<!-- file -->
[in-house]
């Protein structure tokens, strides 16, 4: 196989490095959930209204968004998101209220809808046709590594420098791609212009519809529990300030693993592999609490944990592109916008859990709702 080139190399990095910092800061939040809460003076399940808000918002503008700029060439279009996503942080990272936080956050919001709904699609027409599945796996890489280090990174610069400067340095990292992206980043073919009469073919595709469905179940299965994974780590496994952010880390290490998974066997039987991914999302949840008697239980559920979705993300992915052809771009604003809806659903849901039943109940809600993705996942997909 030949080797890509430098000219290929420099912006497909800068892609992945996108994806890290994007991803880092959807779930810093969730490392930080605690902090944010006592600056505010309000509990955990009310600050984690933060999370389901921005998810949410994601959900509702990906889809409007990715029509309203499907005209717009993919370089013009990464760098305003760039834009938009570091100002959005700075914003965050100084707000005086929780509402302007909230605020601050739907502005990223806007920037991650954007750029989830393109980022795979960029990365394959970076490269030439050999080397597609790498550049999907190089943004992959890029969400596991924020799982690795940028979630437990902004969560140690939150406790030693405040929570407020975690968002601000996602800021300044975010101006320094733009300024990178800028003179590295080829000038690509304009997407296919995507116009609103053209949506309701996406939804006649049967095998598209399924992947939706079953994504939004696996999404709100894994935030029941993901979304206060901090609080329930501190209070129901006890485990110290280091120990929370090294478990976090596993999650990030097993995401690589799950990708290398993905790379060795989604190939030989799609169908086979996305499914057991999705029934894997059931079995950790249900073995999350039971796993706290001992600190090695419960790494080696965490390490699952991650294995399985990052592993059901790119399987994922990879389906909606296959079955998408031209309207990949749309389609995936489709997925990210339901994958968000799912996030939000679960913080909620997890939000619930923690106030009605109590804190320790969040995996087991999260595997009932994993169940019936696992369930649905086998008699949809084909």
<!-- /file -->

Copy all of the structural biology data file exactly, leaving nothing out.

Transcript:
[in-house]
């Protein structure tokens, strides 16, 4: 196989490095959930209204968004998101209220809808046709590594420098791609212009519809529990300030693993592999609490944990592109916008859990709702 080139190399990095910092800061939040809460003076399940808000918002503008700029060439279009996503942080990272936080956050919001709904699609027409599945796996890489280090990174610069400067340095990292992206980043073919009469073919595709469905179940299965994974780590496994952010880390290490998974066997039987991914999302949840008697239980559920979705993300992915052809771009604003809806659903849901039943109940809600993705996942997909 030949080797890509430098000219290929420099912006497909800068892609992945996108994806890290994007991803880092959807779930810093969730490392930080605690902090944010006592600056505010309000509990955990009310600050984690933060999370389901921005998810949410994601959900509702990906889809409007990715029509309203499907005209717009993919370089013009990464760098305003760039834009938009570091100002959005700075914003965050100084707000005086929780509402302007909230605020601050739907502005990223806007920037991650954007750029989830393109980022795979960029990365394959970076490269030439050999080397597609790498550049999907190089943004992959890029969400596991924020799982690795940028979630437990902004969560140690939150406790030693405040929570407020975690968002601000996602800021300044975010101006320094733009300024990178800028003179590295080829000038690509304009997407296919995507116009609103053209949506309701996406939804006649049967095998598209399924992947939706079953994504939004696996999404709100894994935030029941993901979304206060901090609080329930501190209070129901006890485990110290280091120990929370090294478990976090596993999650990030097993995401690589799950990708290398993905790379060795989604190939030989799609169908086979996305499914057991999705029934894997059931079995950790249900073995999350039971796993706290001992600190090695419960790494080696965490390490699952991650294995399985990052592993059901790119399987994922990879389906909606296959079955998408031209309207990949749309389609995936489709997925990210339901994958968000799912996030939000679960913080909620997890939000619930923690106030009605109590804190320790969040995996087991999260595997009932994993169940019936696992369930649905086998008699949809084909």